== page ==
Theatre Arts Dept. Opens 2015-16 Season with Pair of Classic French Comedies

The wit and wisdom of a pair of French playwrights open Lawrence University’s department of theatre arts 85th season.

Associate Professor Timothy X. Troy is directing the opening production of Lawrence’s 2015-16 theatre arts dept. season.

Four performances of the two premondern one-act plays — “Sganarelle, or The Imaginary Cuckold” by Moliere and “The Test” by Pierre de Marivaux — will be staged Oct. 29-31 in Stansbury Theatre of the Music-Drama Center.

Performances are at 8 p.m. each night with an additional 3 p.m. matinee on Saturday, Oct. 31. Tickets, at $15 for adults and $8 for seniors/students, are available through the Lawrence Box Office, 920-832-6749.

Written in 1660, “Sganarelle,” a whirlwind of wrong-headed suspicions and imaginary betrayals, was the most produced play during Moliere’s lifetime. The plot centers around two couples who each mistakenly believe their spouse has been unfaithful to them. Where circumstantial evidence is viewed as conclusive proof, they plot and scheme to seek revenge, only to entangle themselves further in their own delusions.

“We’re going ‘old school’ this year by exploring the comic sensibilities of French and British playwrights, starting with two classic French comedies,” said director Timothy X. Troy, professor of theatre arts and J. Thomas and Julie Esch Hurvis Professor of Theatre and Drama.  “Sgranarelle features broad humor and outrageous characters who grasp tightly to a misunderstanding they won’t let go of. The dialogue features perfectly metered rhyming couplets that shows off Moliere’s, and translator Richard Wilbur’s, wit and control.”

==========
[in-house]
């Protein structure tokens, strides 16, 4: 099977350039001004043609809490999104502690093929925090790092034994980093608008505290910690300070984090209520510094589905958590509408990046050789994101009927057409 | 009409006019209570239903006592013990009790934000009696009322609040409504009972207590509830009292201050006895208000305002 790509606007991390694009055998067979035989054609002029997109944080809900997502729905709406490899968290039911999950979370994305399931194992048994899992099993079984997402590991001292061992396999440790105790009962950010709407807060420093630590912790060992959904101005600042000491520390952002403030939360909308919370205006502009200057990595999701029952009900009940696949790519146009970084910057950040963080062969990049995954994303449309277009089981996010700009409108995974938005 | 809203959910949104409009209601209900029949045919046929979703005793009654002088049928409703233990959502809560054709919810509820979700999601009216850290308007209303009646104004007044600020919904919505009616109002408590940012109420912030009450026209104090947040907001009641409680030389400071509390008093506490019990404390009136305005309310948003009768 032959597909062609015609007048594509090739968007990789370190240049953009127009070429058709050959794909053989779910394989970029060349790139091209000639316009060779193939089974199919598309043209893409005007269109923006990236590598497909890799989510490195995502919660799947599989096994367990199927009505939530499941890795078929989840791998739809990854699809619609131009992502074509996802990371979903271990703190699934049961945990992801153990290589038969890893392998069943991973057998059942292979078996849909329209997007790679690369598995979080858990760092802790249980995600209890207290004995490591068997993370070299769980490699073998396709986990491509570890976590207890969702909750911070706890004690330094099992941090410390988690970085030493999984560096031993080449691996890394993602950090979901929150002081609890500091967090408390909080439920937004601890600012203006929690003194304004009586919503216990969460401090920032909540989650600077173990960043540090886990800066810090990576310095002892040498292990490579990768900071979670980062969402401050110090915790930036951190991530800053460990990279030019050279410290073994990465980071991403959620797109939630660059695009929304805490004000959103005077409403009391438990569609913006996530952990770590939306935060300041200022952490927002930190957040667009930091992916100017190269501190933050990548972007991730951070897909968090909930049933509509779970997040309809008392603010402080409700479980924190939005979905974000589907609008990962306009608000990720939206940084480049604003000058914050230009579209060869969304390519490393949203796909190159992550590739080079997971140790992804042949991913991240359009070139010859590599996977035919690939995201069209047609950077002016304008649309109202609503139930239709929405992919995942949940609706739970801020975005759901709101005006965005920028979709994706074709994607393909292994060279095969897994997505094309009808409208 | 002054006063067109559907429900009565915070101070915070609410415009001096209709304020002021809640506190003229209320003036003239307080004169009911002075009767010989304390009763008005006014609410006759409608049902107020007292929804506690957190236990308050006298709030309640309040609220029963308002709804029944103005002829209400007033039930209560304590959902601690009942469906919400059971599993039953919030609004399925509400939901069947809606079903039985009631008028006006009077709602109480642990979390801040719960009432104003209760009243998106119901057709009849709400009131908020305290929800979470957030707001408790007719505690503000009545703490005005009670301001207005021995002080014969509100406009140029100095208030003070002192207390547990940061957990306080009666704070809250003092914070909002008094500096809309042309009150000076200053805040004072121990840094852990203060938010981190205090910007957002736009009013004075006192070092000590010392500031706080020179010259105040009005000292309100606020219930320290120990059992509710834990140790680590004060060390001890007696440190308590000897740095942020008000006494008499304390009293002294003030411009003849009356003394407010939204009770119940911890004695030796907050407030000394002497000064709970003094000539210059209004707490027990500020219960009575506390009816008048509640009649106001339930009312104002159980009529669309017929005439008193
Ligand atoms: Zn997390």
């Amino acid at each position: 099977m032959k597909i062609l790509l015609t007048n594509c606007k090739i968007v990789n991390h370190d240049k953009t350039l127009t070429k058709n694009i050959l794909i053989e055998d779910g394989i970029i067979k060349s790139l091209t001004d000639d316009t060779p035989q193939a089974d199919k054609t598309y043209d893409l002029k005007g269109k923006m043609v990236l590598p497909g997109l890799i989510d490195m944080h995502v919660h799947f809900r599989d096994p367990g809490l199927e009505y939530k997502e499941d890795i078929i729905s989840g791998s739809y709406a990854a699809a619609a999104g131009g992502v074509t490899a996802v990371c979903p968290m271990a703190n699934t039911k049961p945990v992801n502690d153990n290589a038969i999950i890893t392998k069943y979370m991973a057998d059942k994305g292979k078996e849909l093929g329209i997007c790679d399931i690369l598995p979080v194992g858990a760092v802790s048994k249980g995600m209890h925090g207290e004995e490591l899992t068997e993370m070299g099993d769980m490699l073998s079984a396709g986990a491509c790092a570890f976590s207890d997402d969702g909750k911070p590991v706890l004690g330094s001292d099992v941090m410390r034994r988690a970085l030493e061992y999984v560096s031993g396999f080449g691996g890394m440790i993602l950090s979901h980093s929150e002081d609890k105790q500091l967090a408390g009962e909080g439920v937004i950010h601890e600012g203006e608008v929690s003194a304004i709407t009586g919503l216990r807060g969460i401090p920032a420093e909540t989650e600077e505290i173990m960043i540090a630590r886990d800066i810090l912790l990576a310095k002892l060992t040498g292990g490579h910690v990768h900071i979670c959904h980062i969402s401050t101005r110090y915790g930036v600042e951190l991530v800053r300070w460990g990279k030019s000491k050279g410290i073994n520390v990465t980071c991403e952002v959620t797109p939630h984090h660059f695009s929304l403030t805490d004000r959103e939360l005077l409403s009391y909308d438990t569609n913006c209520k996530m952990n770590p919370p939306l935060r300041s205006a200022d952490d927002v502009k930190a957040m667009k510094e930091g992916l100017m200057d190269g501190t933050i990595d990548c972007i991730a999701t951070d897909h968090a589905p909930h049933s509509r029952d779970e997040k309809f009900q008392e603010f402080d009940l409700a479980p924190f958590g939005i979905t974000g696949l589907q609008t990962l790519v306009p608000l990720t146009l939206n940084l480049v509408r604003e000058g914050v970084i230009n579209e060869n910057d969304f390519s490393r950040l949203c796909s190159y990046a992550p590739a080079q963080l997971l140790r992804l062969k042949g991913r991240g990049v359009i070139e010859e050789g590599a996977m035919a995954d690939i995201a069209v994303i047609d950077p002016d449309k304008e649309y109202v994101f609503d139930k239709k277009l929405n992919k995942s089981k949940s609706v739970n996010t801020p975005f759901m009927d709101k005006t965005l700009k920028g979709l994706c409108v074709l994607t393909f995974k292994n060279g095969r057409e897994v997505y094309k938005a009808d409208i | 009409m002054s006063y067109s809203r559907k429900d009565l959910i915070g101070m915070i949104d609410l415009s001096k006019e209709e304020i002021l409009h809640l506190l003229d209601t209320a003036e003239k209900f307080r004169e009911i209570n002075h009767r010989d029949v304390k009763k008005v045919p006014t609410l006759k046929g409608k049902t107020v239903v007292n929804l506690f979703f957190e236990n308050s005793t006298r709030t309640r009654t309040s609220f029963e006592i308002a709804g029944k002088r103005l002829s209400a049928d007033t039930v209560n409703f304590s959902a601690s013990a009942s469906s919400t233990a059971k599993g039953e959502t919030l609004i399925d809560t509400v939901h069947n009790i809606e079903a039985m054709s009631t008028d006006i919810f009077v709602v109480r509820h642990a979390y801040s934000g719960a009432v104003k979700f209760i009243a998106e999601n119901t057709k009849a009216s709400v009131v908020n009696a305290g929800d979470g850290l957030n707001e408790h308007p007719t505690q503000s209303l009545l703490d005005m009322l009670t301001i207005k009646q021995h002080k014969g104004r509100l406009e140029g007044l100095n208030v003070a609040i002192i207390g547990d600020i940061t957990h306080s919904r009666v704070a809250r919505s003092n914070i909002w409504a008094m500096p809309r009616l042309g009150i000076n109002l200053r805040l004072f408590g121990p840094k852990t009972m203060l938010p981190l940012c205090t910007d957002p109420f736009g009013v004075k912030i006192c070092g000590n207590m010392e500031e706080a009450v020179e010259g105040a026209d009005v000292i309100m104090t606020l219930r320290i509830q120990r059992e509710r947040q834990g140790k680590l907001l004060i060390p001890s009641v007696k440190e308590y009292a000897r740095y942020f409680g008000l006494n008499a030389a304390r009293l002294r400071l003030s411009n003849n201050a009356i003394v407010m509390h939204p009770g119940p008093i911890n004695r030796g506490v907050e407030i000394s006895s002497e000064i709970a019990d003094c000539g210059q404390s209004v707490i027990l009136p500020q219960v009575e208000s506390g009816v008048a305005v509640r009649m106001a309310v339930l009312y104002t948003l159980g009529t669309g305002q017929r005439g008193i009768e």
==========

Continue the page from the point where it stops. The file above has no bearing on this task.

In order to defend his honor, Sganarelle (left, Jacob Dalton ’17) emerges donned with home-made armor cobbled together from kitchen utensils, while the young lovers Lelie (Eddie Hood ’19) and Celie (Ming Montgomery ’19) and wise neighbor, Lisette (Maddie Scanlan ’17), look upon Sganarelle with confusion. In the end we learn Lelie has always been true to Celie, and Lisette mediates the rift between Sganarelle and his wife, Martine.

Like “Sgranarella,” Marivaux’s “The Test” also involves two couples — a valet and a maid, and a master and his vain mistress. The play revolves around the theme of sincerity, or at least the air of sincerity, as his characters wear a mask of sincerity. They enjoy being sincere and expressing their feelings when speaking of others, but are less receptive when similar sincerity is directed at them.

“Marivaux is less well known in the English speaking world, but was greatly admired by important playwrights in the 19th-and 20th-centuries,” said Troy. “His humor is marked by witty dialogue and psychological insight. Though “The Test” was written in 1740, it still strikes as remarkably modern. Though the characters use heightened, often lofty language, Marivaux’s prose is less self-conscious and flows easily from his character’s hearts.”

Stansbury Theatre has been transformed into a classic French theatre, complete with chandeliers, footlights and painted scenery for the production, which also features period-inspired sets and costumes.

About Lawrence University
Founded in 1847, Lawrence University uniquely integrates a college of liberal arts and sciences with a nationally recognized conservatory of music, both devoted exclusively to undergraduate education. It was selected for inclusion in the book “Colleges That Change Lives: 40 Schools That Will Change the Way You Think About College” and Fiske’s Guide to Colleges 2016. Engaged learning, the development of multiple interests and community outreach are central to the Lawrence experience. Lawrence draws its 1,500 students from nearly every state and more than 50 countries.